My Dad the Cowboy

June 23rd, 2009

I’ve written about my dad and what a special person he was. His was a hard life for many years but not without some lighter moments as well. I like to think these moments were God’s way of encouraging Dad not to give up. One of those times was what I call “Bert the Cowboy.”

There was a period of time during my childhood that our family lived in California. Actually, we lived on an island off the California coast. The name of the island was Santa Catalina or just Catalina to the residents. A pure paradise, heaven on earth in my memories. When we arrived there in the late 1940s, the island was just getting back to normal after the Second World War.

My second cousin and her husband had bought a small hotel on the island and soon learned that this was the place to be. Like Jed Clampett and his bunch, we piled into a Ford truck and went for it. We traveled over two thousand miles at forty miles an hour. A long and hard trip, but to a kid my age it was one of the great adventures of my life. I saw sights that just don’t exist anymore. Much like the carrier pigeon, they are gone, never to return.

My dad found a job the day after we arrived. My second cousin moved us into her hotel until we got settled . The island was rebuilding the tourist trade that had been stopped by the war. The Army and Navy moved out, and the tourist trade started coming back. Everything was fresh paint, new flower beds, and manicured golf courses, not to mention great white-sand beaches.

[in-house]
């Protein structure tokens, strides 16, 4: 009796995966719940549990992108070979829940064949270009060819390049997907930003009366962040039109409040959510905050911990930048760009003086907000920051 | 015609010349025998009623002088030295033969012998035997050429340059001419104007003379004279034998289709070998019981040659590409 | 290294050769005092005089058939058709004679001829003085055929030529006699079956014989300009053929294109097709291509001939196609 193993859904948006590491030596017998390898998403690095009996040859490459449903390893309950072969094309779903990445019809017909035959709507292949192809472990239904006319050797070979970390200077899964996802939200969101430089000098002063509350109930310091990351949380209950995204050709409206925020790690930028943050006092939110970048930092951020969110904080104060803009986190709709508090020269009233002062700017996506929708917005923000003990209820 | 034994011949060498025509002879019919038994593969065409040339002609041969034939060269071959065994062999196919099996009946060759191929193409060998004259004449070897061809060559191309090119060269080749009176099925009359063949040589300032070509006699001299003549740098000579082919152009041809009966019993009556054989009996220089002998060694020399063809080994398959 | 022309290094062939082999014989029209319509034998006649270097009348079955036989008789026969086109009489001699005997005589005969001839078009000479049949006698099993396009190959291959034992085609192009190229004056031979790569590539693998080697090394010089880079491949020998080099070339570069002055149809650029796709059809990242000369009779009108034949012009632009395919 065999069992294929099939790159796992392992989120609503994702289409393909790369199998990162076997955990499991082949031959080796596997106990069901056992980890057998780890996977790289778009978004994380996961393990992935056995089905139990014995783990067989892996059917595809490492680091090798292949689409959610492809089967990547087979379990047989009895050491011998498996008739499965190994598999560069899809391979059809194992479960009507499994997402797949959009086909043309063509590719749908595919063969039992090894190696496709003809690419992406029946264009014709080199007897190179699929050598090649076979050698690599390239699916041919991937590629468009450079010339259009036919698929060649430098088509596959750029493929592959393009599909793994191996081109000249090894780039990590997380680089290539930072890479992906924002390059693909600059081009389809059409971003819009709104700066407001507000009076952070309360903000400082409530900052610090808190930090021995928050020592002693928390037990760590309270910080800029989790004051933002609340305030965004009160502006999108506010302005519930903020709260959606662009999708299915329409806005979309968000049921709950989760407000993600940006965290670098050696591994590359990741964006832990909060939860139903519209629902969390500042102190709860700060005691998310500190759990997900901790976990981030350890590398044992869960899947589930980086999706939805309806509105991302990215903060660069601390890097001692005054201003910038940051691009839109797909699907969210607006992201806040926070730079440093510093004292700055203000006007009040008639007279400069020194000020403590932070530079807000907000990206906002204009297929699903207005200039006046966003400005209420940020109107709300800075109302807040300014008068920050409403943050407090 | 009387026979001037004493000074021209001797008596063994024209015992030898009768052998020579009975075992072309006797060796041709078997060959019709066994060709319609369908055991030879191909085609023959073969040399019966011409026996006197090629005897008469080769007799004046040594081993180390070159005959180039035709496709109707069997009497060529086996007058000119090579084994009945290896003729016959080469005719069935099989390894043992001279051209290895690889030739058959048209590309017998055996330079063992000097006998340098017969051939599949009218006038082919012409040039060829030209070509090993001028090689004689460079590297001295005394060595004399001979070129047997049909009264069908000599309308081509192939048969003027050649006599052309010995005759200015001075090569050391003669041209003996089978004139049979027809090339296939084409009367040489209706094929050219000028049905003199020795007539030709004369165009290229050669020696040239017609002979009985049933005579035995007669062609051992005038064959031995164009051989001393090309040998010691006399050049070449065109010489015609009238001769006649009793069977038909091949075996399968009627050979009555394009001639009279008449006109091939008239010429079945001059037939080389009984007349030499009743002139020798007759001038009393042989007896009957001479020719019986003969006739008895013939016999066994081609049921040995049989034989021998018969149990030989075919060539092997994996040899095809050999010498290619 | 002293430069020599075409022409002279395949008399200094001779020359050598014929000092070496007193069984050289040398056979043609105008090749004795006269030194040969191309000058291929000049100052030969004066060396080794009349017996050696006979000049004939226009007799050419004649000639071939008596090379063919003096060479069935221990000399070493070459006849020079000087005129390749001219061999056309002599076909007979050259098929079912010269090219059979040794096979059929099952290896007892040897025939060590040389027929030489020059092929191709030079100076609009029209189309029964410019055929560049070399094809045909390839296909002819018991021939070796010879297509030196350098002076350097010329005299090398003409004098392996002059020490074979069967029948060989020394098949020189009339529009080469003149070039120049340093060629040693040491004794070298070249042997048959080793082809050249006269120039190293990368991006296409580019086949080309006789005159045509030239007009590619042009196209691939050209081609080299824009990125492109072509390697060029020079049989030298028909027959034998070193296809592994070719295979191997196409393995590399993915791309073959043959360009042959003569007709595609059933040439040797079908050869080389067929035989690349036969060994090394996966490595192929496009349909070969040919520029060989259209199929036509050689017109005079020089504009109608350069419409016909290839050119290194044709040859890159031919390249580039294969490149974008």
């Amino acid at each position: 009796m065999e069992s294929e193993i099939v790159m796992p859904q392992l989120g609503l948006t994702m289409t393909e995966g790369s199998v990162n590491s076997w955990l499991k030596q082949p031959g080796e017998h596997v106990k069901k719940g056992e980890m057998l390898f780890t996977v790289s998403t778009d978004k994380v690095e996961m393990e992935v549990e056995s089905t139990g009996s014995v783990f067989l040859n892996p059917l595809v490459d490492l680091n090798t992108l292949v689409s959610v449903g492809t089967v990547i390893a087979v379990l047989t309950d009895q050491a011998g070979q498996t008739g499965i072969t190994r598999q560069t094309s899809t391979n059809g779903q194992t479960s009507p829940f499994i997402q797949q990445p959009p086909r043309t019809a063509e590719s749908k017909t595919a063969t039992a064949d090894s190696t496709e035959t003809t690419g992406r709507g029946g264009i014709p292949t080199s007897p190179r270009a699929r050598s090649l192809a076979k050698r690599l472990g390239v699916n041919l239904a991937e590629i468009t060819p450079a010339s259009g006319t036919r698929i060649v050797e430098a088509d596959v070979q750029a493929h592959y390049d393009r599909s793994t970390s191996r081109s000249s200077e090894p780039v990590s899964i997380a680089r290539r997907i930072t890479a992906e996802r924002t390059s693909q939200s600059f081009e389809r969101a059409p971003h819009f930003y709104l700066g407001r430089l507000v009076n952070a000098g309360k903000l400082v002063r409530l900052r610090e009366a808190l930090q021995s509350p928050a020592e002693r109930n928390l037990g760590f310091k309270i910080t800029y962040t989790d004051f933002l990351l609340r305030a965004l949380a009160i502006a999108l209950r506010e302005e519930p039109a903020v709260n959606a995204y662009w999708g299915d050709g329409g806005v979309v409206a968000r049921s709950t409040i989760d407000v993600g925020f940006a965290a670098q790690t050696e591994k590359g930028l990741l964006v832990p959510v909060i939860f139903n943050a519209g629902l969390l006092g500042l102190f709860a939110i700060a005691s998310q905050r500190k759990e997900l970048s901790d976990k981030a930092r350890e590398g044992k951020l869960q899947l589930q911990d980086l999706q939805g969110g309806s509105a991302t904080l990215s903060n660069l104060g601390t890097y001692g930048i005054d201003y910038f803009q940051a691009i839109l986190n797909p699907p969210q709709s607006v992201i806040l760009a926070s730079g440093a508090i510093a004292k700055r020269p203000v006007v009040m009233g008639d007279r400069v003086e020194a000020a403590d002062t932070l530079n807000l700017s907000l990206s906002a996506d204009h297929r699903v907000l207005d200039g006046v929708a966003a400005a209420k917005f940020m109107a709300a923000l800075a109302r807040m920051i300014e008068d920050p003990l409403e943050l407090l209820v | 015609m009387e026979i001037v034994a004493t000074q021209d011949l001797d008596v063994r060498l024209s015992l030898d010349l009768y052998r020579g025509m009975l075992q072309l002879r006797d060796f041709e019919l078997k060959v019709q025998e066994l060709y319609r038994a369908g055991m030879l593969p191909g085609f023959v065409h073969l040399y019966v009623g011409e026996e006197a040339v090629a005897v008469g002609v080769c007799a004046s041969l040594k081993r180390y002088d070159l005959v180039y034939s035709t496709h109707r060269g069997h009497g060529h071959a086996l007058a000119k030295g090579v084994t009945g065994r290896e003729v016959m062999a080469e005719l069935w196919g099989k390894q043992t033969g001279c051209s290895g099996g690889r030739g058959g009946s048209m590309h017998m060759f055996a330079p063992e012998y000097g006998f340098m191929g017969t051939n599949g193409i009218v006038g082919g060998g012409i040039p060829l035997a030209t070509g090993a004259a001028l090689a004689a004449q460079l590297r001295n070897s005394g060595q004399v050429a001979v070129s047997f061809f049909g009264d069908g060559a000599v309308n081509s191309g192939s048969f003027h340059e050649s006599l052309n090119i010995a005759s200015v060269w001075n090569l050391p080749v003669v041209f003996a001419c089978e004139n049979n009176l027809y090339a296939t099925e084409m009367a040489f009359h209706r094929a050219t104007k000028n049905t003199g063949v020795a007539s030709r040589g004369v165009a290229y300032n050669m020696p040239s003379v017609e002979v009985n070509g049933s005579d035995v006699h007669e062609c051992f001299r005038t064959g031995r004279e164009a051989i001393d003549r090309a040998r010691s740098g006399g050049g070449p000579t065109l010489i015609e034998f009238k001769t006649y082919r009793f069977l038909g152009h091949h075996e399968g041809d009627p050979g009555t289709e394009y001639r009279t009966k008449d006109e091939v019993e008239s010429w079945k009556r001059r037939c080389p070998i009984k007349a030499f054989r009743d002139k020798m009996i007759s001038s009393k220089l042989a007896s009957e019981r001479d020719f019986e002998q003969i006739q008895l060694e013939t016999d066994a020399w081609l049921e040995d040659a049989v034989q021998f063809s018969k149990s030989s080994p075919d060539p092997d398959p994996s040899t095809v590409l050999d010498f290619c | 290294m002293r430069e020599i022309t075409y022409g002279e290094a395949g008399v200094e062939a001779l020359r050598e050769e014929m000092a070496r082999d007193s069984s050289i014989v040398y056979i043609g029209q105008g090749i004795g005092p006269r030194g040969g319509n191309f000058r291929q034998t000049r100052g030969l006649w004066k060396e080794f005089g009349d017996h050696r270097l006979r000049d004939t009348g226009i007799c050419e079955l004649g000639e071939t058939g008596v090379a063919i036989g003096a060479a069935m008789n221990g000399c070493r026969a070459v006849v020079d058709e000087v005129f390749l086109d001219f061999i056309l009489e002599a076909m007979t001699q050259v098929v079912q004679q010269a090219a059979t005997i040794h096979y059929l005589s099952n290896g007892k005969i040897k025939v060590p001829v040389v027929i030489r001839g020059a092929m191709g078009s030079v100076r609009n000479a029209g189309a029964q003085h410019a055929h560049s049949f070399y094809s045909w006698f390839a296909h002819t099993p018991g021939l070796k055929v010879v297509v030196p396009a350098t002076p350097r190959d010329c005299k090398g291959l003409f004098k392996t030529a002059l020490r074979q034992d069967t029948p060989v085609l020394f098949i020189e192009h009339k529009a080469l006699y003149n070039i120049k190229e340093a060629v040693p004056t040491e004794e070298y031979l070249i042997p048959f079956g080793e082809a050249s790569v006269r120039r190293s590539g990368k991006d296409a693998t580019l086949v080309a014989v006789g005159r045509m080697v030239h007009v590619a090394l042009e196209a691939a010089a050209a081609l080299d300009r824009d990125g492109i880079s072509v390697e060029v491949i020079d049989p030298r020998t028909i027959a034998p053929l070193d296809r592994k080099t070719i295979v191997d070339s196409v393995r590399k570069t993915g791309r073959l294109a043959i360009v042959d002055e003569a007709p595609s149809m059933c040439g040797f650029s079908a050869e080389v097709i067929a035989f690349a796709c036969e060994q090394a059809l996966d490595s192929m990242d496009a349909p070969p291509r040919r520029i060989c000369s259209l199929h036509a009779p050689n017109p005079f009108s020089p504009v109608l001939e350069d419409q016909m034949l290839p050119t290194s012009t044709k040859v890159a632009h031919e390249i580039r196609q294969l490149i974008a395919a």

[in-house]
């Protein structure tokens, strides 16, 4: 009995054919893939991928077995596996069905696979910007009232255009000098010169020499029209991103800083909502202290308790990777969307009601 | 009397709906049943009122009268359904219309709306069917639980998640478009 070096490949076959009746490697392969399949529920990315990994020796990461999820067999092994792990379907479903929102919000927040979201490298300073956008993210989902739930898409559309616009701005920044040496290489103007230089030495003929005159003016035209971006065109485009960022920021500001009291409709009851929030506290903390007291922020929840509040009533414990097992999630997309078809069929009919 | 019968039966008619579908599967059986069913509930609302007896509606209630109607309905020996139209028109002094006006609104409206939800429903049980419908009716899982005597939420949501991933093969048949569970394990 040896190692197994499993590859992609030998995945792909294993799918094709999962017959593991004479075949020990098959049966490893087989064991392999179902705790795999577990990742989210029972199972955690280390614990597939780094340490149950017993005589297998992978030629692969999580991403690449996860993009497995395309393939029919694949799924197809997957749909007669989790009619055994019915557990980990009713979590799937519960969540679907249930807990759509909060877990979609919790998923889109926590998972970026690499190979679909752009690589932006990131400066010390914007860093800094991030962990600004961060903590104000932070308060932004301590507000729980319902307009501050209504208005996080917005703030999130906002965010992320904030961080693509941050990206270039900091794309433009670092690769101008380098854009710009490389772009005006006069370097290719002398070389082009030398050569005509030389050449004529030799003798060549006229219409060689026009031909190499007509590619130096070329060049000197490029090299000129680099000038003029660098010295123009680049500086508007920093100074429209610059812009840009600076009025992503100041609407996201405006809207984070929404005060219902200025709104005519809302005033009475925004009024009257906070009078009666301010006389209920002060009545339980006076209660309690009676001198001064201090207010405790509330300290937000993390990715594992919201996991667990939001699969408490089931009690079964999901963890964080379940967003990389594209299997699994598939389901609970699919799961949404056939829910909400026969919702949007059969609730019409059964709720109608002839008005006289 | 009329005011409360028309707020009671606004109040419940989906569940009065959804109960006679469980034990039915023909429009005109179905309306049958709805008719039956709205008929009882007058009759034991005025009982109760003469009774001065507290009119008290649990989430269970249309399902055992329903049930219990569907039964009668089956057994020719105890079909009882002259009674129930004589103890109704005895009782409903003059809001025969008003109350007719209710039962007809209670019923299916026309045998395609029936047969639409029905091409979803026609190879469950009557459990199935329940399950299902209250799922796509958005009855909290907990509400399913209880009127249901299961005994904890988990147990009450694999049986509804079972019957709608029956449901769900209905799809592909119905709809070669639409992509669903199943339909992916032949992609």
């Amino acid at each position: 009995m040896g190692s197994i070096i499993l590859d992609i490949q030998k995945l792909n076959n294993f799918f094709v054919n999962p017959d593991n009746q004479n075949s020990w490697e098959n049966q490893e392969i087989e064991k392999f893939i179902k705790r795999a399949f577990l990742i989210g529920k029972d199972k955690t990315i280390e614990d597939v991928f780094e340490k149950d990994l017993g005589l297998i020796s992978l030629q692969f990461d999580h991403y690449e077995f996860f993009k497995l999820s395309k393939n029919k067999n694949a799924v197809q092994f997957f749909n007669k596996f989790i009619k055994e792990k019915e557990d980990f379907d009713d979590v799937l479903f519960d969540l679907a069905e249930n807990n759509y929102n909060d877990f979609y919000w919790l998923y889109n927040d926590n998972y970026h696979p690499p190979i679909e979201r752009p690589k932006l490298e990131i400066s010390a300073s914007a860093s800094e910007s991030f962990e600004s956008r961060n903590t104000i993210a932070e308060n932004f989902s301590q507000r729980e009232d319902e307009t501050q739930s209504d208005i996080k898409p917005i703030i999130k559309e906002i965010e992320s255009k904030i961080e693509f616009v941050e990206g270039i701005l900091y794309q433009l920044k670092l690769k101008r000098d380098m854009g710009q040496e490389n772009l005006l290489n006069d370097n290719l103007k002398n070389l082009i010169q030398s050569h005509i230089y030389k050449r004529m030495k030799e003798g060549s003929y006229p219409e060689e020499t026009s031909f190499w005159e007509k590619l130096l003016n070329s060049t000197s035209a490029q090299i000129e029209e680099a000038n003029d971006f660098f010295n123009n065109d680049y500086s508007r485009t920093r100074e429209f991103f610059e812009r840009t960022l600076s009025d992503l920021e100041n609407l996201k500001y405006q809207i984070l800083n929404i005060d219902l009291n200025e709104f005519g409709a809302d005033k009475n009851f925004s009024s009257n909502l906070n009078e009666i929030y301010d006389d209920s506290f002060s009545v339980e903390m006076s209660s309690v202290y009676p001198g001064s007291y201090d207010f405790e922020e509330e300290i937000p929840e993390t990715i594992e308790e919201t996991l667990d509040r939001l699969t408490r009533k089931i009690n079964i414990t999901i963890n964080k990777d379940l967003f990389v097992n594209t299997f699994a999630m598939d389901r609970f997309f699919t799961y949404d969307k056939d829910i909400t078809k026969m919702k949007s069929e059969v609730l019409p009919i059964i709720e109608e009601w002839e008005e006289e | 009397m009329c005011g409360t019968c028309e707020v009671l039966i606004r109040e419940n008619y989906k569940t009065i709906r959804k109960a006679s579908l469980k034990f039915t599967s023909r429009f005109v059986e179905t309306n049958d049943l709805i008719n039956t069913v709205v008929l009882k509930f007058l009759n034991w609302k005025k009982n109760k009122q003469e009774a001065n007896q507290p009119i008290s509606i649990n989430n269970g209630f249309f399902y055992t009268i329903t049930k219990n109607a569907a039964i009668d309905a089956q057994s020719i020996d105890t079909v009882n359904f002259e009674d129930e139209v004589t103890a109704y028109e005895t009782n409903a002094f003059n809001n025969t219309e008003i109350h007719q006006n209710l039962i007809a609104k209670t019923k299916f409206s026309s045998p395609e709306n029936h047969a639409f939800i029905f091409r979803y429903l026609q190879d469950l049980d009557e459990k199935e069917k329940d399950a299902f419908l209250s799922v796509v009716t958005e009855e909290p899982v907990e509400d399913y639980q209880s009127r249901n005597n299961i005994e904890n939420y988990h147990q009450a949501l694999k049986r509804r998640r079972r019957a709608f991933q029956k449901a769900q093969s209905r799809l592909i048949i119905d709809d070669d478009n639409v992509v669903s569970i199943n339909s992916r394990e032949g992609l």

Bert got hired as a welder and pipefitter at the Catalina Company. The company was the equivalent of the department of public works. He started right away so he could help another guy who was starting to sag under the added workload due to the booming tourist trade. Then like now, the pay scale in southern California was fantastic, plus overtime whenever dad felt like working.

One last bonus that sealed the deal was the practice of the company to keep and maintain a neighborhood for its employees. The neighborhood was called Pebbly Beach. It was a pretty spot about five miles from downtown Avalon, which was the only city on the island at that time, with low-rent ocean front homes. Like I said before, I saw things that don’t even exist anymore.

Come the end of the tourist season, my dad’s boss offered him a two-month lay-off or a different job until tourist time the following year. Bert opted to work, so he was sent to an interview with his new boss.

Into our lives comes a knurled old pine knot of a man name of George C. White. He says to my dad, “I’m a-lookin to hire me a cowboy —  are you him, Bub?” My dad replied that yes he wanted the job but his experience was next to nothing. “Well you give her a try, if it don’t work out it won’t cost you,” was George’s reply.

Thus began my dad’s cowboy days and a friendship that spanned thirty years. George taught Bert to ride and rope with the best. Bert had his own horse and saddle, not to mention a four-wheel-drive Jeep. My old man the cow puncher! Yippee ki-yay!

(An earlier version of this article was posted at Old Duggy.)


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2 Responses to “My Dad the Cowboy”



  1. Harvey |

    Another tale well told Larry! What a life you’ve had!


  2. Tom |

    Another good one, Larry. I’m sure your dad loved his cowboy times.

    I worked as a cowboy one summer in high school on a friend’s family’s large plantation and ranch. Riding fench, herding cows, roping (the horse knew more than I did about it), branding, and relieving young bulls of their bull-hood. I sure as heck wouldn’t want to work like that forever, but it was a great experience that I’ll never forget.


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